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Motivational Interviewing
  • Motivational interviewing is a semi-directive, client-centered counseling style for eliciting behavior change by helping clients to explore and resolve ambivalence. Compared with non-directive counseling, it is more focused and goal-directed. Motivational interviewing is non-judgmental, non-confrontational and non-adversarial. The approach attempts to increase the client's awareness of the potential problems caused, consequences experienced, and risks faced as a result of the behavior in question. Either way, the strategy seeks to help clients think differently about their behavior and ultimately to consider what might be gained through change.The main goals of motivational interviewing are to establish rapport, elicit change talk, and establish commitment language from the client.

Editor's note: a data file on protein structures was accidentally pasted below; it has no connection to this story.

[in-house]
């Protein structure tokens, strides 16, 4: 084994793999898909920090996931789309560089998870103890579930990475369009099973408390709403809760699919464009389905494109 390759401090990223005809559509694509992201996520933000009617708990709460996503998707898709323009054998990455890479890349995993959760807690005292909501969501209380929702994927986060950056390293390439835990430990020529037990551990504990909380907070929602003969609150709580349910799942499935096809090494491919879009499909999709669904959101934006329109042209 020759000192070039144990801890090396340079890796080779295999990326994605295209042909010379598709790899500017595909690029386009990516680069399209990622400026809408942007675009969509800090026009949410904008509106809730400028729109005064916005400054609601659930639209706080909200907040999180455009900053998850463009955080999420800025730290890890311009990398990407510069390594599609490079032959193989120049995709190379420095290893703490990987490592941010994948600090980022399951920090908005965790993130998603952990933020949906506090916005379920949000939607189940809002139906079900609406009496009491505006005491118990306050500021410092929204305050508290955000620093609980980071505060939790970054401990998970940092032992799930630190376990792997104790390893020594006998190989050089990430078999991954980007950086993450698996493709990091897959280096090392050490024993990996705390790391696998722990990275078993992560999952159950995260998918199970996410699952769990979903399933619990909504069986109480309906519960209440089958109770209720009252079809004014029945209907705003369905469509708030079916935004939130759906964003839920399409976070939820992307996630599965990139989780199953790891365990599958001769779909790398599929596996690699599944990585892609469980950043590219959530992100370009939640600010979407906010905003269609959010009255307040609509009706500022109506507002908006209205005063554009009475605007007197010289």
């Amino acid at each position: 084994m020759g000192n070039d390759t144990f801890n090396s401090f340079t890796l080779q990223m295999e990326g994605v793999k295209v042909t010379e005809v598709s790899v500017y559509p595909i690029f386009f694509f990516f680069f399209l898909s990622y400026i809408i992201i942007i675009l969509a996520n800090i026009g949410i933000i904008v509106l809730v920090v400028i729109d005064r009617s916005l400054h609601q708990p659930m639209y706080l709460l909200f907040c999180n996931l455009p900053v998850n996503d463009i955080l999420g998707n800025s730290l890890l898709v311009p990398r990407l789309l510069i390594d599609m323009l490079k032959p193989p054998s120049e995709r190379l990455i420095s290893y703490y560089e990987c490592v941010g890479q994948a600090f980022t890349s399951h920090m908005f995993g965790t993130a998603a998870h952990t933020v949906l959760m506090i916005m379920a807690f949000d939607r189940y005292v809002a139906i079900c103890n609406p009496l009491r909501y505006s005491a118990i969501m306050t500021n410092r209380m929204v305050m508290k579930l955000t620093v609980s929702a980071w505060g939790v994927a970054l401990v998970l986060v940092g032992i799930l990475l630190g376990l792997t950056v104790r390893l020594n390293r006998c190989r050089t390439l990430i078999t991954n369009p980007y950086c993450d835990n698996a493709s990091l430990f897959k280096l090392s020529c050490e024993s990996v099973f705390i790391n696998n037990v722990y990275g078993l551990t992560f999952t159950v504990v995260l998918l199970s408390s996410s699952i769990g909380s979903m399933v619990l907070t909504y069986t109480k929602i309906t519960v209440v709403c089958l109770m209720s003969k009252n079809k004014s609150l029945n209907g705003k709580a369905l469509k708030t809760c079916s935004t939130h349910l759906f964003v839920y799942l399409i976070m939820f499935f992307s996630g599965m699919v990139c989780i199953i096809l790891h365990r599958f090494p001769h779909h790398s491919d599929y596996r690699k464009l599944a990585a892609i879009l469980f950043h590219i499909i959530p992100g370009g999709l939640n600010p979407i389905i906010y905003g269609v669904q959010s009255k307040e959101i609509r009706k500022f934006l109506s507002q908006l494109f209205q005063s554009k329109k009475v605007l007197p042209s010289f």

While there are as many variations in technique as there are clinical encounters, the spirit of the method, however, is more enduring and can be characterized in a few key points:

    -Motivation to change is elicited from the client, and is not imposed from outside forces
    -It is the client's task, not the counselor's, to articulate and resolve his or her ambivalence
    -Direct persuasion is not an effective method for resolving ambivalence
    -The counseling style is generally quiet and elicits information from the client
    -The counselor is directive, in that they help the client to examine and resolve ambivalence
    -Readiness to change is not a trait of the client, but a fluctuating result of interpersonal interaction
    -The therapeutic relationship resembles a partnership or companionship